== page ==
Updated: Nov 8, 2022
It's that time! Halloween 'O what fun!
Halloween is a festive time of year when kids and adults get to let loose, dress up, and be silly!
But our pets may also think it's times to let loose and get silly!
Has your dog ever gotten into the Halloween candy? Did your cat find some strong on a costume to play with?!
What dangers could be lurking around this fun and festive holiday?!
Chocolate, Raisins & Nuts:
We all know chocolate is toxic to dogs!
But what you may not know is what happens when a chocolate toxicity takes place...
A good thing to know is:
The darker the chocolate, the more toxic it is. White chocolate and milk chocolate have a better safety margin than pure dark chocolate.
"Chocolate contains chemicals called methylxanthines, specifically theobromine and caffeine. Ingestion in toxic amounts can result in vomiting, diarrhea, hyperactivity, elevated heart rate, abnormal heart rhythm, tremors, seizures, and possibly even death."
"Theobromine is the main toxin in chocolate and is very similar to caffeine. Both chemicals are used medicinally as a diuretic, heart stimulant, blood vessel dilator, and a smooth muscle relaxant. Dogs cannot metabolize theobromine and caffeine as well as people can. That is why dogs are more sensitive to the chemicals’ effects."
Raisins are toxic as well and can cause kidney failure in dogs, and possibly cats.
Macadamia nuts in particular are toxic to dogs.
"Depending on the amount nuts ingested, clinical signs of severe lethargy, increased body temperature, vomiting, tremors, joint stiffness, and inability to walk (due hind limb weakness) may be seen. The toxic mechanism is unknown but can affect nerve and muscle function. Some dogs may also develop pancreatitis (inflammation of the pancreas) due to the high oil content of these nuts."
Other nuts can cause digestive distress and blockage if too many are eaten.
Candy with Xylitol:
Xylitol is extremely toxic to dogs. even in small amounts.
"Xylitol is a naturally occurring substance that is widely used as a sugar substitute. Chemically, it is a sugar alcohol."
"When dogs eat xylitol, the xylitol is quickly absorbed into the bloodstream, resulting in a potent release of insulin from the pancreas. This rapid release of insulin causes a profound drop in blood sugar (hypoglycemia), an effect that can occur as quickly as 10-60 minutes after ingestion."
Read more about hypoglycemia in this post.
It's not just the candy that can be dangerous! Wrappers can create a choking hazard, stomach upset, and even intestinal blockages!
Costumes for Pets:
I think it's adorable when pets get dressed up! BUT, it must be done in a safe & humane way. Be sure your pet is not showing signs of fear and that they are comfortable. Costumes should not impact their vision or breathing and not be too tight.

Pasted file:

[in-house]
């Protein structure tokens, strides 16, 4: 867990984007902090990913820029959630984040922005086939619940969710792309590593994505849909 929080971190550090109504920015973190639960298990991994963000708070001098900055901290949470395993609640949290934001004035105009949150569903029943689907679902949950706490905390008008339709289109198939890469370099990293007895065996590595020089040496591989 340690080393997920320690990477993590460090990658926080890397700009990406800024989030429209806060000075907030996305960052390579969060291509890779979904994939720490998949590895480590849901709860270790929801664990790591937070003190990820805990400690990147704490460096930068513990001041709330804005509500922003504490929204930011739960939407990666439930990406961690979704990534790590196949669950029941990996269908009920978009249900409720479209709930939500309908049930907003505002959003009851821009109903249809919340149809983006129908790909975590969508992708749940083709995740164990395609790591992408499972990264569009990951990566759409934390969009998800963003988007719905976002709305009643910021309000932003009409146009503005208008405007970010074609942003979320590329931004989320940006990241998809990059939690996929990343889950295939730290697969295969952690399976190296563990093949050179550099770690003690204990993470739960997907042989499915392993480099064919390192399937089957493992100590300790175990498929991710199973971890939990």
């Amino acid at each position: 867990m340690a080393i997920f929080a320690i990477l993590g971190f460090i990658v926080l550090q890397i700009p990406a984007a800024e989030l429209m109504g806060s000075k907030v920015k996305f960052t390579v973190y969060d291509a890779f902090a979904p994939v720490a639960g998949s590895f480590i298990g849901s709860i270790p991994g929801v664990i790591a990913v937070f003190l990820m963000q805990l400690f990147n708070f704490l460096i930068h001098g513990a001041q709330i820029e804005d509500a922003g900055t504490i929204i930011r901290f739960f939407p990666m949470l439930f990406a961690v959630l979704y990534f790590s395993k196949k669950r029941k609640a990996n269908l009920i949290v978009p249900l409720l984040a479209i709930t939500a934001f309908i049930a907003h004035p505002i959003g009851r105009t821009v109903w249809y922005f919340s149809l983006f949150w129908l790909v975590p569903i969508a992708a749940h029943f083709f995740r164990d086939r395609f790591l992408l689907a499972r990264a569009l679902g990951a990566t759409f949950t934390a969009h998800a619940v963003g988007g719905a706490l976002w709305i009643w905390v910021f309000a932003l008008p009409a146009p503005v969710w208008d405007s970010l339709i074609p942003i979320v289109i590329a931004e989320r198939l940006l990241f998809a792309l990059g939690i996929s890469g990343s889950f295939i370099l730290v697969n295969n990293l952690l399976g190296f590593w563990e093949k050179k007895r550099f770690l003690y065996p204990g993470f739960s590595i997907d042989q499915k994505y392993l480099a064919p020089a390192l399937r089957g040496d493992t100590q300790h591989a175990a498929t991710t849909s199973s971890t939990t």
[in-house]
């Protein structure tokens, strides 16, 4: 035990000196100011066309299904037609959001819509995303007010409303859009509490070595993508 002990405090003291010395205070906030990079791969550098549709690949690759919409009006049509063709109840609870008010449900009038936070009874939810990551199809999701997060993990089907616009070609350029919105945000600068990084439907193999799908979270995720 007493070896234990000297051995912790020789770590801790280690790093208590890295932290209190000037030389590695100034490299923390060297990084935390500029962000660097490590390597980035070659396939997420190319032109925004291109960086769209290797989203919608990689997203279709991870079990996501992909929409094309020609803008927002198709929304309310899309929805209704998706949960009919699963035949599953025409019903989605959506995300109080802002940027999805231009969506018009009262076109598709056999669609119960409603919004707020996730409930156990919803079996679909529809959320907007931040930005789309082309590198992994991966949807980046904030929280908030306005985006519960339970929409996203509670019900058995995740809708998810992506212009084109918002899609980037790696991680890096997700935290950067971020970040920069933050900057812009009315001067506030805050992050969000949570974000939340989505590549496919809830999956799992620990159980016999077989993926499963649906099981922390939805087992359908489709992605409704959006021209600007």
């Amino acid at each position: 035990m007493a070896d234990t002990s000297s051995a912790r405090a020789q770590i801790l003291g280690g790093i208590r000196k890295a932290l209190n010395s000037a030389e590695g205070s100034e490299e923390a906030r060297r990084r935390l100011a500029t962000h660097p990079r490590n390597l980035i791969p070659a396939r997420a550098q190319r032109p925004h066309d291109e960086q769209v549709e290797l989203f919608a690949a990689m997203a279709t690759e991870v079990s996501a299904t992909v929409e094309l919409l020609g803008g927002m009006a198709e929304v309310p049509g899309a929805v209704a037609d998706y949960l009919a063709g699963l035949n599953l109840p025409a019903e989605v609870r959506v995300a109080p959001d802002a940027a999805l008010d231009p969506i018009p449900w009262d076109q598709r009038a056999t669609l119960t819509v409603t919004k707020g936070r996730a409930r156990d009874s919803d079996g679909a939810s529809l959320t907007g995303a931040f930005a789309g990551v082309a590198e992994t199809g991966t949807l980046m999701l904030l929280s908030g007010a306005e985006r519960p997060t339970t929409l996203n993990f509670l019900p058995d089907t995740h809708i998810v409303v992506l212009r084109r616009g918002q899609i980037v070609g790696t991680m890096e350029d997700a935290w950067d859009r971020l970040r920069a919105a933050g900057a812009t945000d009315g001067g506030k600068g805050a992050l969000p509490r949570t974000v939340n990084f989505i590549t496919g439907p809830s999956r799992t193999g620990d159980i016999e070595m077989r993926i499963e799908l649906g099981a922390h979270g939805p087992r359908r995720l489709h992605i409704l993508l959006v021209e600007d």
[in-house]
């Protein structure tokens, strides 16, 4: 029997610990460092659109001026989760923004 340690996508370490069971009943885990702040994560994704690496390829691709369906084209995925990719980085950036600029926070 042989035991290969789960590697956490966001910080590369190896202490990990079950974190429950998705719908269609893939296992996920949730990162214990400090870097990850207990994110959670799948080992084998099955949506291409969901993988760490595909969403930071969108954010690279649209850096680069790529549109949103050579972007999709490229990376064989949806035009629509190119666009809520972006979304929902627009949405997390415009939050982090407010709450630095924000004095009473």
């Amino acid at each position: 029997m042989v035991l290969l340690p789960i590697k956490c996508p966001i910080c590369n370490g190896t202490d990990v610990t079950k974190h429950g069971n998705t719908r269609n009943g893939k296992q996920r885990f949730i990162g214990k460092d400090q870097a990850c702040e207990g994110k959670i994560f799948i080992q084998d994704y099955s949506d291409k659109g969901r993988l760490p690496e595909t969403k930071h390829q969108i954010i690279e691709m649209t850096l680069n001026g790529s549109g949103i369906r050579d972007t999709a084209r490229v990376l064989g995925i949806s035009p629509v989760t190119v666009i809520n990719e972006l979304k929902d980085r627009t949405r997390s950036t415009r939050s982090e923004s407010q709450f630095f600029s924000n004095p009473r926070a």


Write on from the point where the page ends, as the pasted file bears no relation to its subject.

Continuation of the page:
Costumes MAY cause panic, injury, choking and strangulation... So please be mindful!
DO NOT put any type of mask on your pet. Bodily costumes only!
Here is Maddie's costume from a few years ago! Simple and safe! She loved her photo shoot!
Costume Pieces & Accessories:
Strings, wigs, ribbon, lace, beads and more... All can pose a danger to your pets and cause injury. Small kids running around with dangling pieces can trigger a chase response and result in jury to the pet and/ or child. Be sure pets are secure and not easily triggered!
Make-up can be toxic to pets. Please keep it out of reach to avoid them ingesting it and DO NOT apply it to them! If you want to dye your pet fun colors for Halloween, please follow the recommendations in this post for safety!
Candles & Scented Products:
Avoid using these products in your home (any time of year). Candles can get bumped and cause burns or fires. They also contain heavy metals that get released into the air when lit. Scented products such as sprays and plug-ins contain toxic chemicals like acetone and formaldehyde that can everyone sick... Especially pets!
Please skip the pumpkin spice candles, scented pine cones and holiday bathroom sprays.
Fake spider webs, electrical cords and more can all be a safety issue to a curious 4-legged critter!
Be sure these are tucked away, or up high out of reach!
Safety & Identification:
Your pet's well-being is extremely important, but during the holidays is when you should use the most caution! Trick-or-Treat guests can frighten them, doorbells can startle, and flashing lights and loud sounds can create a panic. Be sure your pet is micro-chipped and their collar & tags are secured. Be sure all these are updated in case your pet gets loose.
Do NOT bring them to Halloween events or out to trick-or-treat with the kids. Leave them home with some calming music on and if needed, give them a natural remedy for anxiety. If for any reason you do have to bring them out, be sure their collar and leash are secure!
If you plan on handing out candy, keep your pet in a secured room with a special chew or puzzle toy (Maddie loves her treat ball!) so they don't get spooked, run at, or try to bite the strangers who keep arriving. Remember, they have NO idea what's going on.
Did Your Dog or Cat Ingest Something Toxic?!
Visit the Resources page for the 24/7 emergency hotline at Pet Poison Helpline!
There is a one time fee, but they stay with you on the case!
Learn to be Doggone Safe!
Follow these safety tips for an extra fun Halloween!
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